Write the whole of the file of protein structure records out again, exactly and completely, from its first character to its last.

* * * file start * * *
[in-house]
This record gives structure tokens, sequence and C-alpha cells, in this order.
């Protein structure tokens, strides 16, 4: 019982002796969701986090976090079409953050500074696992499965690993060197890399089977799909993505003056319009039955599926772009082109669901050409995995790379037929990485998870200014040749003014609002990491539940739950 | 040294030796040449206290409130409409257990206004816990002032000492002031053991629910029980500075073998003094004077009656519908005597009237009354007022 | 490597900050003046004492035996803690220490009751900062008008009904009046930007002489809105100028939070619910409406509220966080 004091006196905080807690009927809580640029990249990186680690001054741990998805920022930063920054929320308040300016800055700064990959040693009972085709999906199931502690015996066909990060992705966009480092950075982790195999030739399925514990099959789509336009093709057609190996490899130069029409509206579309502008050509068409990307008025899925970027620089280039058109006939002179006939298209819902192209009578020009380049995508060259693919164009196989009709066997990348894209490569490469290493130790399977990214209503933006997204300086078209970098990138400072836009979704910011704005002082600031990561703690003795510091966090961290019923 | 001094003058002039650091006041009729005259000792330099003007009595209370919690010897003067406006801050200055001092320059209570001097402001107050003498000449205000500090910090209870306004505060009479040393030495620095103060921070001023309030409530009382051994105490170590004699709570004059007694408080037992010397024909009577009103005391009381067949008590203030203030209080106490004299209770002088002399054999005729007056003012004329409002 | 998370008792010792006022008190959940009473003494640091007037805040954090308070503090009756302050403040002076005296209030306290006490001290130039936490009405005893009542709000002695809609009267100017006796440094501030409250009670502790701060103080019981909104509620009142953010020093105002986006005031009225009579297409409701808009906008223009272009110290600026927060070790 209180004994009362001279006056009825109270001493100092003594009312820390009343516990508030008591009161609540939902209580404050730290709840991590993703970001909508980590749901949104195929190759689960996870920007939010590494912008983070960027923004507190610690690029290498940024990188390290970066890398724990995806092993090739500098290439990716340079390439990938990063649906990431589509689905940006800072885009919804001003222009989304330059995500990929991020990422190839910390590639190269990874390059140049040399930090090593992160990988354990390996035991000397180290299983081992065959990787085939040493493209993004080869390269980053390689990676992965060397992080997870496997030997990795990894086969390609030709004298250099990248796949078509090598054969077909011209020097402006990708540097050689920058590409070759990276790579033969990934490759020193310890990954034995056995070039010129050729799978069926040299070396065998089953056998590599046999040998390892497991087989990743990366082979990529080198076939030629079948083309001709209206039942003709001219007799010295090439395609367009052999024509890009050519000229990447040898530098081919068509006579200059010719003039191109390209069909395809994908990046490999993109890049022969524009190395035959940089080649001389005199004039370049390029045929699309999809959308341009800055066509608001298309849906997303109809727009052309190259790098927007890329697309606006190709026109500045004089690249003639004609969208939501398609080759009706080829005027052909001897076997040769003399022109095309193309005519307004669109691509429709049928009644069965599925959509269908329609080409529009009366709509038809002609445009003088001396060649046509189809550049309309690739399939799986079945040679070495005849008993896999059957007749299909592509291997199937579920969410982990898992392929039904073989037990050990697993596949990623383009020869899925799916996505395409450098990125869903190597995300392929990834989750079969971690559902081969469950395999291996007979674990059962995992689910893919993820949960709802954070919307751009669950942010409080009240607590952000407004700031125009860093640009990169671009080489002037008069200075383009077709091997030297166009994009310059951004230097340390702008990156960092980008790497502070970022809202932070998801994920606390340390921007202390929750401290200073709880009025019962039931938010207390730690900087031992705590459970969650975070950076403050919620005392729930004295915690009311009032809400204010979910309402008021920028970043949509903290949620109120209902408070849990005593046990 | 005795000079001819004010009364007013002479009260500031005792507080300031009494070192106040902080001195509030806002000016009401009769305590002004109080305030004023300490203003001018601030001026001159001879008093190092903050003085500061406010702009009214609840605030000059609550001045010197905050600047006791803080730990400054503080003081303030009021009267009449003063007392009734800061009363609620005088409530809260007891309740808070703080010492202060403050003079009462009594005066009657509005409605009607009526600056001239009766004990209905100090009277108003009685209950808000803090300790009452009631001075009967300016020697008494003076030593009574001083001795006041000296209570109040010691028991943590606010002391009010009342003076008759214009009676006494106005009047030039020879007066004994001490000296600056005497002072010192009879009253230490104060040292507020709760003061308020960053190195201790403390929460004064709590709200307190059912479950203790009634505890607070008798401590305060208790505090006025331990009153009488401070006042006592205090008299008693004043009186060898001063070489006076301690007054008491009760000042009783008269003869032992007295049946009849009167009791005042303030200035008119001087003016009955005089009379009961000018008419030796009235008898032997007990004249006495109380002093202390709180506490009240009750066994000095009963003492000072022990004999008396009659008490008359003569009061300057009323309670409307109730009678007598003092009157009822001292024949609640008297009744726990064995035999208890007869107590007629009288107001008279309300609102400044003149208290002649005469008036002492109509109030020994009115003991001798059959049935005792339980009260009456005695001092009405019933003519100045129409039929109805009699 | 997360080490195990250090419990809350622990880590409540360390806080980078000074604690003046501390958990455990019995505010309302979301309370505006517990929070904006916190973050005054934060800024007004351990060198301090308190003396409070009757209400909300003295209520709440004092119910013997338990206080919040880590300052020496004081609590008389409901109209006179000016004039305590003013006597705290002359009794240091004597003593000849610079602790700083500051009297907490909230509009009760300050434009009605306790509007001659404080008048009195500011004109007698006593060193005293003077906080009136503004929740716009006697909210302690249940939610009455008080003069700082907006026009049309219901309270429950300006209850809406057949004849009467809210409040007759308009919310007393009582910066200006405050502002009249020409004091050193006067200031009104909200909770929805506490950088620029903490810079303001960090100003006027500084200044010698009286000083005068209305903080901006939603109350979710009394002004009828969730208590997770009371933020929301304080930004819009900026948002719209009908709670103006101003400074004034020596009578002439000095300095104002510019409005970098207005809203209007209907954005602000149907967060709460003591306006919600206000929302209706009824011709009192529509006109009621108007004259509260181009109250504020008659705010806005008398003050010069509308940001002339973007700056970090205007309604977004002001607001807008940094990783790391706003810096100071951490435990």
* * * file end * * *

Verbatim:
[in-house]
This record gives structure tokens, sequence and C-alpha cells, in this order.
């Protein structure tokens, strides 16, 4: 019982002796969701986090976090079409953050500074696992499965690993060197890399089977799909993505003056319009039955599926772009082109669901050409995995790379037929990485998870200014040749003014609002990491539940739950 | 040294030796040449206290409130409409257990206004816990002032000492002031053991629910029980500075073998003094004077009656519908005597009237009354007022 | 490597900050003046004492035996803690220490009751900062008008009904009046930007002489809105100028939070619910409406509220966080 004091006196905080807690009927809580640029990249990186680690001054741990998805920022930063920054929320308040300016800055700064990959040693009972085709999906199931502690015996066909990060992705966009480092950075982790195999030739399925514990099959789509336009093709057609190996490899130069029409509206579309502008050509068409990307008025899925970027620089280039058109006939002179006939298209819902192209009578020009380049995508060259693919164009196989009709066997990348894209490569490469290493130790399977990214209503933006997204300086078209970098990138400072836009979704910011704005002082600031990561703690003795510091966090961290019923 | 001094003058002039650091006041009729005259000792330099003007009595209370919690010897003067406006801050200055001092320059209570001097402001107050003498000449205000500090910090209870306004505060009479040393030495620095103060921070001023309030409530009382051994105490170590004699709570004059007694408080037992010397024909009577009103005391009381067949008590203030203030209080106490004299209770002088002399054999005729007056003012004329409002 | 998370008792010792006022008190959940009473003494640091007037805040954090308070503090009756302050403040002076005296209030306290006490001290130039936490009405005893009542709000002695809609009267100017006796440094501030409250009670502790701060103080019981909104509620009142953010020093105002986006005031009225009579297409409701808009906008223009272009110290600026927060070790 209180004994009362001279006056009825109270001493100092003594009312820390009343516990508030008591009161609540939902209580404050730290709840991590993703970001909508980590749901949104195929190759689960996870920007939010590494912008983070960027923004507190610690690029290498940024990188390290970066890398724990995806092993090739500098290439990716340079390439990938990063649906990431589509689905940006800072885009919804001003222009989304330059995500990929991020990422190839910390590639190269990874390059140049040399930090090593992160990988354990390996035991000397180290299983081992065959990787085939040493493209993004080869390269980053390689990676992965060397992080997870496997030997990795990894086969390609030709004298250099990248796949078509090598054969077909011209020097402006990708540097050689920058590409070759990276790579033969990934490759020193310890990954034995056995070039010129050729799978069926040299070396065998089953056998590599046999040998390892497991087989990743990366082979990529080198076939030629079948083309001709209206039942003709001219007799010295090439395609367009052999024509890009050519000229990447040898530098081919068509006579200059010719003039191109390209069909395809994908990046490999993109890049022969524009190395035959940089080649001389005199004039370049390029045929699309999809959308341009800055066509608001298309849906997303109809727009052309190259790098927007890329697309606006190709026109500045004089690249003639004609969208939501398609080759009706080829005027052909001897076997040769003399022109095309193309005519307004669109691509429709049928009644069965599925959509269908329609080409529009009366709509038809002609445009003088001396060649046509189809550049309309690739399939799986079945040679070495005849008993896999059957007749299909592509291997199937579920969410982990898992392929039904073989037990050990697993596949990623383009020869899925799916996505395409450098990125869903190597995300392929990834989750079969971690559902081969469950395999291996007979674990059962995992689910893919993820949960709802954070919307751009669950942010409080009240607590952000407004700031125009860093640009990169671009080489002037008069200075383009077709091997030297166009994009310059951004230097340390702008990156960092980008790497502070970022809202932070998801994920606390340390921007202390929750401290200073709880009025019962039931938010207390730690900087031992705590459970969650975070950076403050919620005392729930004295915690009311009032809400204010979910309402008021920028970043949509903290949620109120209902408070849990005593046990 | 005795000079001819004010009364007013002479009260500031005792507080300031009494070192106040902080001195509030806002000016009401009769305590002004109080305030004023300490203003001018601030001026001159001879008093190092903050003085500061406010702009009214609840605030000059609550001045010197905050600047006791803080730990400054503080003081303030009021009267009449003063007392009734800061009363609620005088409530809260007891309740808070703080010492202060403050003079009462009594005066009657509005409605009607009526600056001239009766004990209905100090009277108003009685209950808000803090300790009452009631001075009967300016020697008494003076030593009574001083001795006041000296209570109040010691028991943590606010002391009010009342003076008759214009009676006494106005009047030039020879007066004994001490000296600056005497002072010192009879009253230490104060040292507020709760003061308020960053190195201790403390929460004064709590709200307190059912479950203790009634505890607070008798401590305060208790505090006025331990009153009488401070006042006592205090008299008693004043009186060898001063070489006076301690007054008491009760000042009783008269003869032992007295049946009849009167009791005042303030200035008119001087003016009955005089009379009961000018008419030796009235008898032997007990004249006495109380002093202390709180506490009240009750066994000095009963003492000072022990004999008396009659008490008359003569009061300057009323309670409307109730009678007598003092009157009822001292024949609640008297009744726990064995035999208890007869107590007629009288107001008279309300609102400044003149208290002649005469008036002492109509109030020994009115003991001798059959049935005792339980009260009456005695001092009405019933003519100045129409039929109805009699 | 997360080490195990250090419990809350622990880590409540360390806080980078000074604690003046501390958990455990019995505010309302979301309370505006517990929070904006916190973050005054934060800024007004351990060198301090308190003396409070009757209400909300003295209520709440004092119910013997338990206080919040880590300052020496004081609590008389409901109209006179000016004039305590003013006597705290002359009794240091004597003593000849610079602790700083500051009297907490909230509009009760300050434009009605306790509007001659404080008048009195500011004109007698006593060193005293003077906080009136503004929740716009006697909210302690249940939610009455008080003069700082907006026009049309219901309270429950300006209850809406057949004849009467809210409040007759308009919310007393009582910066200006405050502002009249020409004091050193006067200031009104909200909770929805506490950088620029903490810079303001960090100003006027500084200044010698009286000083005068209305903080901006939603109350979710009394002004009828969730208590997770009371933020929301304080930004819009900026948002719209009908709670103006101003400074004034020596009578002439000095300095104002510019409005970098207005809203209007209907954005602000149907967060709460003591306006919600206000929302209706009824011709009192529509006109009621108007004259509260181009109250504020008659705010806005008398003050010069509308940001002339973007700056970090205007309604977004002001607001807008940094990783790391706003810096100071951490435990």